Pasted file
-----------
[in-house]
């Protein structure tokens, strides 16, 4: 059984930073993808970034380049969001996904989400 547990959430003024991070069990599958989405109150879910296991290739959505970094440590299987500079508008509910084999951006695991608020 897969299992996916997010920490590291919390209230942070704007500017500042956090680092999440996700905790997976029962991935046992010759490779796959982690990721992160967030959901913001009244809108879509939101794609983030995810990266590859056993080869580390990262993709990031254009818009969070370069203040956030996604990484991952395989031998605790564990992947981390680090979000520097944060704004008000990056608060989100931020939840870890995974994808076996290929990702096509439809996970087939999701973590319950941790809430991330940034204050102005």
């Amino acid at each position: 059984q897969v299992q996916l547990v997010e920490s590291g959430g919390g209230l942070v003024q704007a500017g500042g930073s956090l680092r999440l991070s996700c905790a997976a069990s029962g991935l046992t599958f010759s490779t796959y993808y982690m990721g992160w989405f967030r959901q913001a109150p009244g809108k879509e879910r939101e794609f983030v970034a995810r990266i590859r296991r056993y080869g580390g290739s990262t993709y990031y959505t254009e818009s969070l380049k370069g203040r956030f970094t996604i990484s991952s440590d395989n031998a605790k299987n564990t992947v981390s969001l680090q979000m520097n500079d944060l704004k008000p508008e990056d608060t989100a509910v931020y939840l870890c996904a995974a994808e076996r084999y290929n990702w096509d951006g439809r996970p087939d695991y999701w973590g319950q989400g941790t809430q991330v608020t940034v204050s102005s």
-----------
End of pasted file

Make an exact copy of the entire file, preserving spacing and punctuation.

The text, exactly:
[in-house]
């Protein structure tokens, strides 16, 4: 059984930073993808970034380049969001996904989400 547990959430003024991070069990599958989405109150879910296991290739959505970094440590299987500079508008509910084999951006695991608020 897969299992996916997010920490590291919390209230942070704007500017500042956090680092999440996700905790997976029962991935046992010759490779796959982690990721992160967030959901913001009244809108879509939101794609983030995810990266590859056993080869580390990262993709990031254009818009969070370069203040956030996604990484991952395989031998605790564990992947981390680090979000520097944060704004008000990056608060989100931020939840870890995974994808076996290929990702096509439809996970087939999701973590319950941790809430991330940034204050102005």
């Amino acid at each position: 059984q897969v299992q996916l547990v997010e920490s590291g959430g919390g209230l942070v003024q704007a500017g500042g930073s956090l680092r999440l991070s996700c905790a997976a069990s029962g991935l046992t599958f010759s490779t796959y993808y982690m990721g992160w989405f967030r959901q913001a109150p009244g809108k879509e879910r939101e794609f983030v970034a995810r990266i590859r296991r056993y080869g580390g290739s990262t993709y990031y959505t254009e818009s969070l380049k370069g203040r956030f970094t996604i990484s991952s440590d395989n031998a605790k299987n564990t992947v981390s969001l680090q979000m520097n500079d944060l704004k008000p508008e990056d608060t989100a509910v931020y939840l870890c996904a995974a994808e076996r084999y290929n990702w096509d951006g439809r996970p087939d695991y999701w973590g319950q989400g941790t809430q991330v608020t940034v204050s102005s």